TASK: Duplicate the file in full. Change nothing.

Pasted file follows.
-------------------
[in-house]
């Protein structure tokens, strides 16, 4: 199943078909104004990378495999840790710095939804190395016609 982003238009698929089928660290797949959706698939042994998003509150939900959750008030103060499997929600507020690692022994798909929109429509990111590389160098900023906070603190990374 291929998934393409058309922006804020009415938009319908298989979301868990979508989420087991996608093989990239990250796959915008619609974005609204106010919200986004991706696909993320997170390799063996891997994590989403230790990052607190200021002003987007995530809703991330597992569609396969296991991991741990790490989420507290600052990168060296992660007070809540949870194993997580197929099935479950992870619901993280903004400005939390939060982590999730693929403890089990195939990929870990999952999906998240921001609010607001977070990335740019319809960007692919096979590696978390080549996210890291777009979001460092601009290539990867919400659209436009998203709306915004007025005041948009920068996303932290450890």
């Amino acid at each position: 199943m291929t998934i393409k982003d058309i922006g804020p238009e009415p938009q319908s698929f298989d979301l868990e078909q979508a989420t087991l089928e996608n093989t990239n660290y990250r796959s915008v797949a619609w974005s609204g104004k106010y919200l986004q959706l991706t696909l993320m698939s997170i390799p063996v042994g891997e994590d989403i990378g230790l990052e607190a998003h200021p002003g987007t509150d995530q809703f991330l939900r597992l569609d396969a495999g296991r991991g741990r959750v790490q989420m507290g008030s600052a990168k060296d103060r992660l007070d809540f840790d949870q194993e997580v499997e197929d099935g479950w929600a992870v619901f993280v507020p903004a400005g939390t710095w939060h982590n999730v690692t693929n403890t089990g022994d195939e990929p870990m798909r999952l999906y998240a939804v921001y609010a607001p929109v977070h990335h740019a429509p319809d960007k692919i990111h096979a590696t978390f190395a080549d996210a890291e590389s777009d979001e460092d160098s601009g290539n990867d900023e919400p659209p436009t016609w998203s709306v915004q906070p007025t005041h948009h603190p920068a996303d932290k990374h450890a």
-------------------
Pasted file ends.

[in-house]
């Protein structure tokens, strides 16, 4: 199943078909104004990378495999840790710095939804190395016609 982003238009698929089928660290797949959706698939042994998003509150939900959750008030103060499997929600507020690692022994798909929109429509990111590389160098900023906070603190990374 291929998934393409058309922006804020009415938009319908298989979301868990979508989420087991996608093989990239990250796959915008619609974005609204106010919200986004991706696909993320997170390799063996891997994590989403230790990052607190200021002003987007995530809703991330597992569609396969296991991991741990790490989420507290600052990168060296992660007070809540949870194993997580197929099935479950992870619901993280903004400005939390939060982590999730693929403890089990195939990929870990999952999906998240921001609010607001977070990335740019319809960007692919096979590696978390080549996210890291777009979001460092601009290539990867919400659209436009998203709306915004007025005041948009920068996303932290450890």
């Amino acid at each position: 199943m291929t998934i393409k982003d058309i922006g804020p238009e009415p938009q319908s698929f298989d979301l868990e078909q979508a989420t087991l089928e996608n093989t990239n660290y990250r796959s915008v797949a619609w974005s609204g104004k106010y919200l986004q959706l991706t696909l993320m698939s997170i390799p063996v042994g891997e994590d989403i990378g230790l990052e607190a998003h200021p002003g987007t509150d995530q809703f991330l939900r597992l569609d396969a495999g296991r991991g741990r959750v790490q989420m507290g008030s600052a990168k060296d103060r992660l007070d809540f840790d949870q194993e997580v499997e197929d099935g479950w929600a992870v619901f993280v507020p903004a400005g939390t710095w939060h982590n999730v690692t693929n403890t089990g022994d195939e990929p870990m798909r999952l999906y998240a939804v921001y609010a607001p929109v977070h990335h740019a429509p319809d960007k692919i990111h096979a590696t978390f190395a080549d996210a890291e590389s777009d979001e460092d160098s601009g290539n990867d900023e919400p659209p436009t016609w998203s709306v915004q906070p007025t005041h948009h603190p920068a996303d932290k990374h450890a």